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Frank Edgley

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About Frank Edgley

  • Birthday 01/11/1946

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  • Interests
    Concertina maker for over 20 years
  • Location
    Windsor, Ontario, Canada

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  1. A Scholer was my first concertina. This was before the internet and it seemed impossible to get a concertina. (mid 1970s). I played it for a month or so when one of the reeds broke, No one could fix it, as all the reeds were attached to a reedbank. Even the accordion shop in Windsor could not replace the reed, so it was a couple of years before I found a Bastari. The Scholer was in no key known to Man, anyway. Don't spend a lot of time or effort. Scholers were made in East Germany.
  2. I have had made up brass thumbscrews for my concertinas. I have extra sets available for anyone who needs them for repairs etc. These will come with stainless threaded inserts so repairers don't have to worry if they will fit older antique instruments they are restoring. Solid Brass, modeled after traditional thumbscrews. They can be in the mail in a day or two after contacting me. Email me at frankedgley@gmail.com .
  3. Nickel silver is a blend of copper and nickel Most concertinas with metal ends are nickel silver. There is no silver in nickel silver.
  4. Does anyone know if Paul Reid is still repairing concertinas.? If so, How do I contact him?
  5. Does anyone know if Paul Reid is still repairing concertinas.? If so, How do I contact him?

    1. Paul Schwartz

      Paul Schwartz

      Sorry, no idea.

  6. I have recently received one of my 30 button Heritage concertinas for sale... #413. These are the instruments with concertina reeds and Wheatstone-style reedpans. It is in great shape, looks and plays very well. Ebony There is a picture of the instrument on my blog edgleyconcertinas.blogspot.com Please contact me by phone 519-991-3100 for details. It can be shipped anywhere in the USA with no problem.
  7. A well-made concertina should not need to be opened very frequently. I have one of my Bb/F concertinas which has only been opened once or twice for a touch up tuning.. It is well over ten years old. Unless dust gets into a reed and stops it from sounding there should be little reason to open it.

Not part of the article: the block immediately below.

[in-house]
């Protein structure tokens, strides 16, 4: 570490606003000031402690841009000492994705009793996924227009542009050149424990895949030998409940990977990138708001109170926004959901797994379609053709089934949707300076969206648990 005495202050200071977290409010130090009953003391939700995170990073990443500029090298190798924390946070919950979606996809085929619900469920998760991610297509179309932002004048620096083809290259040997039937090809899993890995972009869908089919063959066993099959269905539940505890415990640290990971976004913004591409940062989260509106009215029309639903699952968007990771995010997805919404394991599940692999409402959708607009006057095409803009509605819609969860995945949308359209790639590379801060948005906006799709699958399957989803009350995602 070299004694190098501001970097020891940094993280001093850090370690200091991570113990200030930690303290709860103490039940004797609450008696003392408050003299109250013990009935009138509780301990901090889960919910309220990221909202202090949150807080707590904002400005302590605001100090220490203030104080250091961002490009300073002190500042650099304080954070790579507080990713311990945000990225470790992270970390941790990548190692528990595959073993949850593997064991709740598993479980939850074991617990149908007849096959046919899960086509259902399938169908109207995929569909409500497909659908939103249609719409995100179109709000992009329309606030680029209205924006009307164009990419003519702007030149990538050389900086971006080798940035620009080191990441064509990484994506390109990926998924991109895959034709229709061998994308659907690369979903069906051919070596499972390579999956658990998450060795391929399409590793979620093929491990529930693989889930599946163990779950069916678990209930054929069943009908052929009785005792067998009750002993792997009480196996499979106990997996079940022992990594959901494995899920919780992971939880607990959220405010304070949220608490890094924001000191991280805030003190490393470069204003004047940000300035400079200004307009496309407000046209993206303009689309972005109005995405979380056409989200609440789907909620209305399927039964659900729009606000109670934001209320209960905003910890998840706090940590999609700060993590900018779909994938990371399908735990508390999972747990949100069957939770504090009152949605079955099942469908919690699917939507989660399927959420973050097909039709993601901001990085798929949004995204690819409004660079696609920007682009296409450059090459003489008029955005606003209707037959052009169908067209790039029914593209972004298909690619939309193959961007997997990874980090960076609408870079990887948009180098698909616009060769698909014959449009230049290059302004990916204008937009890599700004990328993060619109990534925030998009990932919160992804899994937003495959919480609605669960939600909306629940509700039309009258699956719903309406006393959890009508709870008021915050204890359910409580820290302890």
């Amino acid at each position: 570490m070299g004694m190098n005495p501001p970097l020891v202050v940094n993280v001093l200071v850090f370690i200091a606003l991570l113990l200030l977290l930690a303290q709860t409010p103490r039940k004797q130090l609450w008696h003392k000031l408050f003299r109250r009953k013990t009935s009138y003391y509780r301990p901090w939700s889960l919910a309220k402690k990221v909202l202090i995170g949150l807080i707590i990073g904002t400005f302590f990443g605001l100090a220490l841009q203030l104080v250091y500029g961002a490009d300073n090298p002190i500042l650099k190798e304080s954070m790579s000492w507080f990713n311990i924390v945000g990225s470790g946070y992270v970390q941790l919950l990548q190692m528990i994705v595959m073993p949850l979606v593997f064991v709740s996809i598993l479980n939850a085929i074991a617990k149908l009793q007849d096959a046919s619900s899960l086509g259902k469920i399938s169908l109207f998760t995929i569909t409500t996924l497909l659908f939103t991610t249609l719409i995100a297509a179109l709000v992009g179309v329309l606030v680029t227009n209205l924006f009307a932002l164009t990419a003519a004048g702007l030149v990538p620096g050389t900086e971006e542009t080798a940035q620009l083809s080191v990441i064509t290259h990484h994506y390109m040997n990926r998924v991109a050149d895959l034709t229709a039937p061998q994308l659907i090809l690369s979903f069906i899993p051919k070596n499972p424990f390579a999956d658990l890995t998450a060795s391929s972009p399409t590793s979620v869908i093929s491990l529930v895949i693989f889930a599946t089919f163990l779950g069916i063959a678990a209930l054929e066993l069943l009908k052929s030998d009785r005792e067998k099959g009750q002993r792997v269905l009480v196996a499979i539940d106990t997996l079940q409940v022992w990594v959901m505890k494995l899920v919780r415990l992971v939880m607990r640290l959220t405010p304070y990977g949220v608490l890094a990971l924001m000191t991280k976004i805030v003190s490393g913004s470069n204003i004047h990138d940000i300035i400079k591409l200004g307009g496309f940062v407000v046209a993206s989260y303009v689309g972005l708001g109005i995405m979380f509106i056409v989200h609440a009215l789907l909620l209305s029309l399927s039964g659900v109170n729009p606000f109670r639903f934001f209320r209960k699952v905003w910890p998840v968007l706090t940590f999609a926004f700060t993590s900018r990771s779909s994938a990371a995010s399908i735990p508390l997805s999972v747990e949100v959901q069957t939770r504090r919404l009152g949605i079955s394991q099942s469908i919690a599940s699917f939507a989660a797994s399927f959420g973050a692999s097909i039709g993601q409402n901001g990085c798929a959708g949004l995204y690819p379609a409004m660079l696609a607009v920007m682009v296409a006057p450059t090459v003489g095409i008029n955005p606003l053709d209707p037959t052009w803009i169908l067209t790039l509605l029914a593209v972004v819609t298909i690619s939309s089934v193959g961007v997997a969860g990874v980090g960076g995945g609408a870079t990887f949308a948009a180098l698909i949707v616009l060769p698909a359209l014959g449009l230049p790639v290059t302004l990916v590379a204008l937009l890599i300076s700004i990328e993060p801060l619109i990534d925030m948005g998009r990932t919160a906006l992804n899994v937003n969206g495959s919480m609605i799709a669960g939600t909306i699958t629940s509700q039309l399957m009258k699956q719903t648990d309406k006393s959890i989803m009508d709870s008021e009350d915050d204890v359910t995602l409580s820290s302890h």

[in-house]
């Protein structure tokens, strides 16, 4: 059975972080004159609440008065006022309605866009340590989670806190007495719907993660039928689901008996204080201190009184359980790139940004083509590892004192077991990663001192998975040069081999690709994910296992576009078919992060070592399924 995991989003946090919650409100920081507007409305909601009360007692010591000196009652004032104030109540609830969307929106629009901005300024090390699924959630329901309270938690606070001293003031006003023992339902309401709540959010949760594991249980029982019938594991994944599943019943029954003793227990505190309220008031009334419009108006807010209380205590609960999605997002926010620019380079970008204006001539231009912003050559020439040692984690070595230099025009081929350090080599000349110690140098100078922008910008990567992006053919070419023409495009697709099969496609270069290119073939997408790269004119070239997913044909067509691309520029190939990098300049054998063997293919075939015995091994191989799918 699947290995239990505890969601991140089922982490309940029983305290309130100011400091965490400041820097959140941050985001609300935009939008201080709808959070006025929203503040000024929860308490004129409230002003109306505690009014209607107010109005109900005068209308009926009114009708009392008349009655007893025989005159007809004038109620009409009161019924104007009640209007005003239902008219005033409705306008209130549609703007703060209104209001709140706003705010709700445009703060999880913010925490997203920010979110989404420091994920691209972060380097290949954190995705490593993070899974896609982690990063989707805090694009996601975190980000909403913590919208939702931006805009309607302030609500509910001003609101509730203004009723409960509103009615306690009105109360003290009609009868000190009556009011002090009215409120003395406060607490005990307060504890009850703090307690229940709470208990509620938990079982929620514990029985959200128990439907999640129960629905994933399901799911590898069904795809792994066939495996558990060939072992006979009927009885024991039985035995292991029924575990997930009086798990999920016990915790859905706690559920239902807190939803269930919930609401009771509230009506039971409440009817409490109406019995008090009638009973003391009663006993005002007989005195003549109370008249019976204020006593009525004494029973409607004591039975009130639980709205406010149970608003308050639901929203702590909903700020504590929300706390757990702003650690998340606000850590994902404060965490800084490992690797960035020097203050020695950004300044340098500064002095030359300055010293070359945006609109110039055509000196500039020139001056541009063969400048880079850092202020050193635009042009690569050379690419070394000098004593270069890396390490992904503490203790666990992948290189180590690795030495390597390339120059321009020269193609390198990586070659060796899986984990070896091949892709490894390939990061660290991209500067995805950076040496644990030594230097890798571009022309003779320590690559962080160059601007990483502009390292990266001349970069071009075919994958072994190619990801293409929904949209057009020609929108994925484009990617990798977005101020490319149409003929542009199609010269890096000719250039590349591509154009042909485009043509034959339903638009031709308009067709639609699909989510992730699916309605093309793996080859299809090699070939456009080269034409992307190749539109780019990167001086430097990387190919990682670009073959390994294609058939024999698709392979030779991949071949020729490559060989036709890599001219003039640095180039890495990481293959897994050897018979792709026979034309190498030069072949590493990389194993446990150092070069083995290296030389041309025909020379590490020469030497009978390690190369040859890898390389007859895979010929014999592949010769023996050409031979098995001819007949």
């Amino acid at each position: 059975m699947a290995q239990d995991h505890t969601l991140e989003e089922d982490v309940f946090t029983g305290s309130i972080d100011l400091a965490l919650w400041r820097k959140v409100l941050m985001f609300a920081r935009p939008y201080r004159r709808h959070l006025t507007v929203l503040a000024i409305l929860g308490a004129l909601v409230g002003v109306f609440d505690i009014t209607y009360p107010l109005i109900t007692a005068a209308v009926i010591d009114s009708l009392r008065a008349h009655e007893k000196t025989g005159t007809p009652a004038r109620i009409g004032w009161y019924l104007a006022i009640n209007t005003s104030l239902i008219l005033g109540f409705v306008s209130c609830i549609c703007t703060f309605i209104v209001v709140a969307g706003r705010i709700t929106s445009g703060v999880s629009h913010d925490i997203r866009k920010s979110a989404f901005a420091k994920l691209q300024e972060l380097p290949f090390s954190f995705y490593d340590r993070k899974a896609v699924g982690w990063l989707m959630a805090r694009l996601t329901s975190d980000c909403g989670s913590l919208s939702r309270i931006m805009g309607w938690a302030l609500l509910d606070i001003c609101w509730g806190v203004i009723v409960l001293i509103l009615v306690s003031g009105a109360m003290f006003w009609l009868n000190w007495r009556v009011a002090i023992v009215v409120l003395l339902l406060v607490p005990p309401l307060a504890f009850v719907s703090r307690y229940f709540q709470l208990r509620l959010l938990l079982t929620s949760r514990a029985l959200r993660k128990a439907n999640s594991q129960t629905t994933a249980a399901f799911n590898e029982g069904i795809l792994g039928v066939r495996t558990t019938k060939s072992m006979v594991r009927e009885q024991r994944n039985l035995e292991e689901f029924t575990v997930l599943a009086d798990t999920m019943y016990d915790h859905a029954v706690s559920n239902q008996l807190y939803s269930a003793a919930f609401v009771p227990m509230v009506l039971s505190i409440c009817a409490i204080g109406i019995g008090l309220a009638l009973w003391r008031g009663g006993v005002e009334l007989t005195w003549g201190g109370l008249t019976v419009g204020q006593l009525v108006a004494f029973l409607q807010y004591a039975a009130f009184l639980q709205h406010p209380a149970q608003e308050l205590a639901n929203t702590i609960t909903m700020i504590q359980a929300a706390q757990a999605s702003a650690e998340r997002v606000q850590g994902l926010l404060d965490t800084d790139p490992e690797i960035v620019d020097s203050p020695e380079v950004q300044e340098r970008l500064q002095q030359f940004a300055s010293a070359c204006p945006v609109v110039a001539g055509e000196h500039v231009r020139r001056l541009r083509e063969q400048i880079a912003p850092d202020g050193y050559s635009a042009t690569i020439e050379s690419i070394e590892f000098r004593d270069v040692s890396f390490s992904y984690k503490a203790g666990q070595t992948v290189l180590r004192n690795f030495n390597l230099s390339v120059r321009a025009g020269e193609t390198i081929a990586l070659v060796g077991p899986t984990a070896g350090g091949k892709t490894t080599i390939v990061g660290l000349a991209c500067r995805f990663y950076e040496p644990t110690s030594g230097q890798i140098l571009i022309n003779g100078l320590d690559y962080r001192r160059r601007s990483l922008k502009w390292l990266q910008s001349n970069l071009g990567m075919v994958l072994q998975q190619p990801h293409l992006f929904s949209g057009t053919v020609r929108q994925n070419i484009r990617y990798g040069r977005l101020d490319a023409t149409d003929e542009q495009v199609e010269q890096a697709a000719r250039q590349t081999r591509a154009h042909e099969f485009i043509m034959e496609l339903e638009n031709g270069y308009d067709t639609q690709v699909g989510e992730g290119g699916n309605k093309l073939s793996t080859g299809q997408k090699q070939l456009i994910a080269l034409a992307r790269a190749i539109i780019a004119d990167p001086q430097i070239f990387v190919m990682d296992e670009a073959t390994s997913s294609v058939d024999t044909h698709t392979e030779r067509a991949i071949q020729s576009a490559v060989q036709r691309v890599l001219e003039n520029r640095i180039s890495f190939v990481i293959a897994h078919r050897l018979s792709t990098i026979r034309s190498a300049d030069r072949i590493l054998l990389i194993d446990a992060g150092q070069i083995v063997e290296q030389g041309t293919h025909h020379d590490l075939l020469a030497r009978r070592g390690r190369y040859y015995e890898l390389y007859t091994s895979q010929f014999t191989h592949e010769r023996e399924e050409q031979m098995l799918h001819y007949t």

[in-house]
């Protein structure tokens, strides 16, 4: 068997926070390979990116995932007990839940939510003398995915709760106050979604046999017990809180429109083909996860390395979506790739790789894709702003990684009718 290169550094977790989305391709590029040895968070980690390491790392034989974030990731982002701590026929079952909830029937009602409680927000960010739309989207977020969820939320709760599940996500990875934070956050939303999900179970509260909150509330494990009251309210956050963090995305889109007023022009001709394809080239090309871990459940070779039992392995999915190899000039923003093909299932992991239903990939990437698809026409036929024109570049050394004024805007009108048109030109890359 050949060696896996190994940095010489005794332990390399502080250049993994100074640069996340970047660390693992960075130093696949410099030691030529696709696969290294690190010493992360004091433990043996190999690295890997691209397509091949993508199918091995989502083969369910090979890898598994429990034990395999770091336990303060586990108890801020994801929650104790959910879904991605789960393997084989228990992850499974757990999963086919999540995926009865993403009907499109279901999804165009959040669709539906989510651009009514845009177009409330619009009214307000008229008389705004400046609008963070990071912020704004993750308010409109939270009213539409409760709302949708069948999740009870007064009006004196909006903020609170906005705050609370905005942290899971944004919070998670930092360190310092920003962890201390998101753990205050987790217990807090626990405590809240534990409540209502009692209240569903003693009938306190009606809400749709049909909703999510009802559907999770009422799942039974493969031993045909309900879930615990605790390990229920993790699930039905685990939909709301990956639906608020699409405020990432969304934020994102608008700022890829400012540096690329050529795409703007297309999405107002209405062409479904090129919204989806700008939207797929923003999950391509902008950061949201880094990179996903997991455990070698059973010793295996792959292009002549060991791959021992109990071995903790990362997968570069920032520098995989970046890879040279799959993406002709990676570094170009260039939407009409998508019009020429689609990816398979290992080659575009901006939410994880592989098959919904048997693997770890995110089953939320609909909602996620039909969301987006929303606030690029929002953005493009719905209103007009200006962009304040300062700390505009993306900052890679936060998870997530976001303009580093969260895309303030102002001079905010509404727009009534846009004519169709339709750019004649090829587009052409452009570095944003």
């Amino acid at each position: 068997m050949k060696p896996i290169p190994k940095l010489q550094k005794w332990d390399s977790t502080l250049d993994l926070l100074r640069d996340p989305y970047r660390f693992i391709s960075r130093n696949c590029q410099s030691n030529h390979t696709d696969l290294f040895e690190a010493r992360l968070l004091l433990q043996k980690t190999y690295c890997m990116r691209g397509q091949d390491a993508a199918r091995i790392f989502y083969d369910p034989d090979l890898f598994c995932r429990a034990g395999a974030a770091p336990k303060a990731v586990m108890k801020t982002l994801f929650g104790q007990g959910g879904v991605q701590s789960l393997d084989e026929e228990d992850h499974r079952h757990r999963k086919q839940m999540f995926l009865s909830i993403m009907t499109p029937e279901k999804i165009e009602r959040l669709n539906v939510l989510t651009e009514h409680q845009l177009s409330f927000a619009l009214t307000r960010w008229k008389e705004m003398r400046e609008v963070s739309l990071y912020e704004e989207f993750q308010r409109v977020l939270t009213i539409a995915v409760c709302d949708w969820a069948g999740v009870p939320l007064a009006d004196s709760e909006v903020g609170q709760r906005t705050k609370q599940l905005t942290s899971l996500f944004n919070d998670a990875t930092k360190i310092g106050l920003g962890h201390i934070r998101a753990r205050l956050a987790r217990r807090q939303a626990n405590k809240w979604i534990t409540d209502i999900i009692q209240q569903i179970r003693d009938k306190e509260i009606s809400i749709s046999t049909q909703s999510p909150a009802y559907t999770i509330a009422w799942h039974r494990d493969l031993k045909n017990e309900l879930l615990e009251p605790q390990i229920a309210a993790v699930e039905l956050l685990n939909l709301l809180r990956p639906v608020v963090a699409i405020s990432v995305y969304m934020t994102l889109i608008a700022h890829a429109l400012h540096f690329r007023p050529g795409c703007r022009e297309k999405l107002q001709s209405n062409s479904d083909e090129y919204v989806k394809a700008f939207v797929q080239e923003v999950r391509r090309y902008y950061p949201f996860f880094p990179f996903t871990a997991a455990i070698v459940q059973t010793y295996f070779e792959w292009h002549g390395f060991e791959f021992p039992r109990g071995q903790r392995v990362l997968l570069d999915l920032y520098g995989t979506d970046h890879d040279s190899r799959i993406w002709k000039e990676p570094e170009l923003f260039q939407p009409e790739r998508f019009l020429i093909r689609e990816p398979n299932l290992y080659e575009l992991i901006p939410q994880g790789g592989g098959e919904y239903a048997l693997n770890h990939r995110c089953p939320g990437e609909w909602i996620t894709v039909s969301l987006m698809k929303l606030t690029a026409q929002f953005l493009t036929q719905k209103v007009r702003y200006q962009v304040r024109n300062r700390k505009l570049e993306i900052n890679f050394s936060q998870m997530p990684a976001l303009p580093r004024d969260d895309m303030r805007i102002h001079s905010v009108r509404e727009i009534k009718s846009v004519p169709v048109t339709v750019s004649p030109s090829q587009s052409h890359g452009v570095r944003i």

8. I think a few things might fall after so many years. Including people!
  9. The wood used for the reedpan definitely affects the sound.
  10. A lot comes down to what I call (rightly or wrongly) voicing. When an instrument is finished, it should be played for a few days. These imperfections will become evident, and that's the time to correct them, before they are sent out. Often it is about the set of the reed... too high or too low. Mass produced instruments don't take the time to do this.
  11. A simple fix may work. Sometimes the felt around the button hole needs compressing. Remove the metal end. Using a pencil with a slightly larger diameter than the hole, push the pencil into the hole with a twisting motion, remove and it should be better. If necessary, use a little graphite from the pencil lead on the inside of the felt. That should be the easiest fix.
  12. Possible reasons for the guide pin on the button not being in the guide hole1) The pad has compressed over the year so the button goes higher causing the button to pop out of the hole; 2) the hole itself has worn away causing a hole that is too large to hole the button upright; # the mechanism arm has been bent due to a fall etc; The solutions would be to rectify the cause(s) as described i.e. new pad; fill the hole with epoxy and re-drill; straighten the arm.
  13. The concertina I have for sale is a 21 button (plus air button) instrument...wooden ends...bone buttons...5 fold bellows..wooden grills .It is in good condition. Call me at 519-991-3100 or email me at frankedgley@gmail.com for details.
  14. I have one of my Heritage concertinas for sale. It has polished stainless grills, ebony with bloodwood trim body, and is a great player, for a reasonable price. Check out the photo and details on my blog edgleyconcertinas.blogspot.com . While you're at it, please read to letter from Esther, a customer who ordered Edgley #4 twenty-two years ago. She continues to play it 22 years later, but has recently purchased another new Edgley for her family member.
  15. It is possible to make one using a brass safety pin (of similar diameter) and needle nose pliers.
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